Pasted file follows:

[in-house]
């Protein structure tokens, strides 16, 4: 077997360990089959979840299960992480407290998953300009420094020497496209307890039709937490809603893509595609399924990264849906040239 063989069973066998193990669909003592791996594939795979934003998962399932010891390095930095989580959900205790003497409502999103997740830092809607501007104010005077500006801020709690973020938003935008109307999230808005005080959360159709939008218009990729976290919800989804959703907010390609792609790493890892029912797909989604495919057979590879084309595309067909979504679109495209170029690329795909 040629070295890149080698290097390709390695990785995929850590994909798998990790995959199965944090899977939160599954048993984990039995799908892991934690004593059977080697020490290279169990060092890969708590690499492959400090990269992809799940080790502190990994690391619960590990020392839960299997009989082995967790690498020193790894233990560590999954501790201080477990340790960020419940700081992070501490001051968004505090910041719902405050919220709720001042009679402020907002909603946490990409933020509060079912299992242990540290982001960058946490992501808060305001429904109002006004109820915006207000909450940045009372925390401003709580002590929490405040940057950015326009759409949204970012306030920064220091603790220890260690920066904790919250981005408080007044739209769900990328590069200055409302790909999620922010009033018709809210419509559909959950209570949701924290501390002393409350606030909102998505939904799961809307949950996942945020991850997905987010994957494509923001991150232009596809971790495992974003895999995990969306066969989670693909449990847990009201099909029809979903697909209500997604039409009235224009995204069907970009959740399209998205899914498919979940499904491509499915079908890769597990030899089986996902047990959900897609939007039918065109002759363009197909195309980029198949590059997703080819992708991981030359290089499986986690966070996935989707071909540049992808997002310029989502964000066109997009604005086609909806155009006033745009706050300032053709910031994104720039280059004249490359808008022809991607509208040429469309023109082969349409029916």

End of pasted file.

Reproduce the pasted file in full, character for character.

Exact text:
[in-house]
């Protein structure tokens, strides 16, 4: 077997360990089959979840299960992480407290998953300009420094020497496209307890039709937490809603893509595609399924990264849906040239 063989069973066998193990669909003592791996594939795979934003998962399932010891390095930095989580959900205790003497409502999103997740830092809607501007104010005077500006801020709690973020938003935008109307999230808005005080959360159709939008218009990729976290919800989804959703907010390609792609790493890892029912797909989604495919057979590879084309595309067909979504679109495209170029690329795909 040629070295890149080698290097390709390695990785995929850590994909798998990790995959199965944090899977939160599954048993984990039995799908892991934690004593059977080697020490290279169990060092890969708590690499492959400090990269992809799940080790502190990994690391619960590990020392839960299997009989082995967790690498020193790894233990560590999954501790201080477990340790960020419940700081992070501490001051968004505090910041719902405050919220709720001042009679402020907002909603946490990409933020509060079912299992242990540290982001960058946490992501808060305001429904109002006004109820915006207000909450940045009372925390401003709580002590929490405040940057950015326009759409949204970012306030920064220091603790220890260690920066904790919250981005408080007044739209769900990328590069200055409302790909999620922010009033018709809210419509559909959950209570949701924290501390002393409350606030909102998505939904799961809307949950996942945020991850997905987010994957494509923001991150232009596809971790495992974003895999995990969306066969989670693909449990847990009201099909029809979903697909209500997604039409009235224009995204069907970009959740399209998205899914498919979940499904491509499915079908890769597990030899089986996902047990959900897609939007039918065109002759363009197909195309980029198949590059997703080819992708991981030359290089499986986690966070996935989707071909540049992808997002310029989502964000066109997009604005086609909806155009006033745009706050300032053709910031994104720039280059004249490359808008022809991607509208040429469309023109082969349409029916």